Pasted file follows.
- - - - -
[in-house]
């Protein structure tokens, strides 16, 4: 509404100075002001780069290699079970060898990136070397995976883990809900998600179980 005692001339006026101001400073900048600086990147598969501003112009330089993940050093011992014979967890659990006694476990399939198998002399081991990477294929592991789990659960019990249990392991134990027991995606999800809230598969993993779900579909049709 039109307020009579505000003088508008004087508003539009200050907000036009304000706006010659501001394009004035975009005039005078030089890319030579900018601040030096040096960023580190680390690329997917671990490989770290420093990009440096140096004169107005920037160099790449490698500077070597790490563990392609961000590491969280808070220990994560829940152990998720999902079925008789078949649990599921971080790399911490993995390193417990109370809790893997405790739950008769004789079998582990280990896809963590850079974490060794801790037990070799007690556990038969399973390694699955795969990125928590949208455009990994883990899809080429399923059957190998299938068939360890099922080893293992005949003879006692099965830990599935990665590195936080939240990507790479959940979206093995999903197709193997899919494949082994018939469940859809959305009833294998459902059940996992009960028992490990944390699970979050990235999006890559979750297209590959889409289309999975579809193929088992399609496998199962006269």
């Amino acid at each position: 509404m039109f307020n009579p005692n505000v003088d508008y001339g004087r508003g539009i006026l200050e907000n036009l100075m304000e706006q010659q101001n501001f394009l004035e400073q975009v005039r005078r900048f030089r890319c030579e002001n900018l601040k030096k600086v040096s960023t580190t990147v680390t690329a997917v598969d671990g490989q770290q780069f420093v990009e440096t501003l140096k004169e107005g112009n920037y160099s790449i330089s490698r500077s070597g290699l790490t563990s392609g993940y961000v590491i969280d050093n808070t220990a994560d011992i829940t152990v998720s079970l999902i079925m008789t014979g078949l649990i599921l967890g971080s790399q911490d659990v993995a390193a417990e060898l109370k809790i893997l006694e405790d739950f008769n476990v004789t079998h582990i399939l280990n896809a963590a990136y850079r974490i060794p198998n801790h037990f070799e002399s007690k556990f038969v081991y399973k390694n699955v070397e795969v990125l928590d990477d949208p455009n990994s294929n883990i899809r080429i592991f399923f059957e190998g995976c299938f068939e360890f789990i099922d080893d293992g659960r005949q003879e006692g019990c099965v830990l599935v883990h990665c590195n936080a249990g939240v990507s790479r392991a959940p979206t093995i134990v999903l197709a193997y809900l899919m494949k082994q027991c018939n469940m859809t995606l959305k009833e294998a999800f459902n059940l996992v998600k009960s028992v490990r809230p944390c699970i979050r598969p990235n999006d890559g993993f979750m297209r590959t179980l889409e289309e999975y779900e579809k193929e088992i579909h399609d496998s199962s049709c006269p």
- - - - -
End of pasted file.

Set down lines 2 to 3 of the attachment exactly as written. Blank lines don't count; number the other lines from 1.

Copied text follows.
């Protein structure tokens, strides 16, 4: 509404100075002001780069290699079970060898990136070397995976883990809900998600179980 005692001339006026101001400073900048600086990147598969501003112009330089993940050093011992014979967890659990006694476990399939198998002399081991990477294929592991789990659960019990249990392991134990027991995606999800809230598969993993779900579909049709 039109307020009579505000003088508008004087508003539009200050907000036009304000706006010659501001394009004035975009005039005078030089890319030579900018601040030096040096960023580190680390690329997917671990490989770290420093990009440096140096004169107005920037160099790449490698500077070597790490563990392609961000590491969280808070220990994560829940152990998720999902079925008789078949649990599921971080790399911490993995390193417990109370809790893997405790739950008769004789079998582990280990896809963590850079974490060794801790037990070799007690556990038969399973390694699955795969990125928590949208455009990994883990899809080429399923059957190998299938068939360890099922080893293992005949003879006692099965830990599935990665590195936080939240990507790479959940979206093995999903197709193997899919494949082994018939469940859809959305009833294998459902059940996992009960028992490990944390699970979050990235999006890559979750297209590959889409289309999975579809193929088992399609496998199962006269």
């Amino acid at each position: 509404m039109f307020n009579p005692n505000v003088d508008y001339g004087r508003g539009i006026l200050e907000n036009l100075m304000e706006q010659q101001n501001f394009l004035e400073q975009v005039r005078r900048f030089r890319c030579e002001n900018l601040k030096k600086v040096s960023t580190t990147v680390t690329a997917v598969d671990g490989q770290q780069f420093v990009e440096t501003l140096k004169e107005g112009n920037y160099s790449i330089s490698r500077s070597g290699l790490t563990s392609g993940y961000v590491i969280d050093n808070t220990a994560d011992i829940t152990v998720s079970l999902i079925m008789t014979g078949l649990i599921l967890g971080s790399q911490d659990v993995a390193a417990e060898l109370k809790i893997l006694e405790d739950f008769n476990v004789t079998h582990i399939l280990n896809a963590a990136y850079r974490i060794p198998n801790h037990f070799e002399s007690k556990f038969v081991y399973k390694n699955v070397e795969v990125l928590d990477d949208p455009n990994s294929n883990i899809r080429i592991f399923f059957e190998g995976c299938f068939e360890f789990i099922d080893d293992g659960r005949q003879e006692g019990c099965v830990l599935v883990h990665c590195n936080a249990g939240v990507s790479r392991a959940p979206t093995i134990v999903l197709a193997y809900l899919m494949k082994q027991c018939n469940m859809t995606l959305k009833e294998a999800f459902n059940l996992v998600k009960s028992v490990r809230p944390c699970i979050r598969p990235n999006d890559g993993f979750m297209r590959t179980l889409e289309e999975y779900e579809k193929e088992i579909h399609d496998s199962s049709c006269p």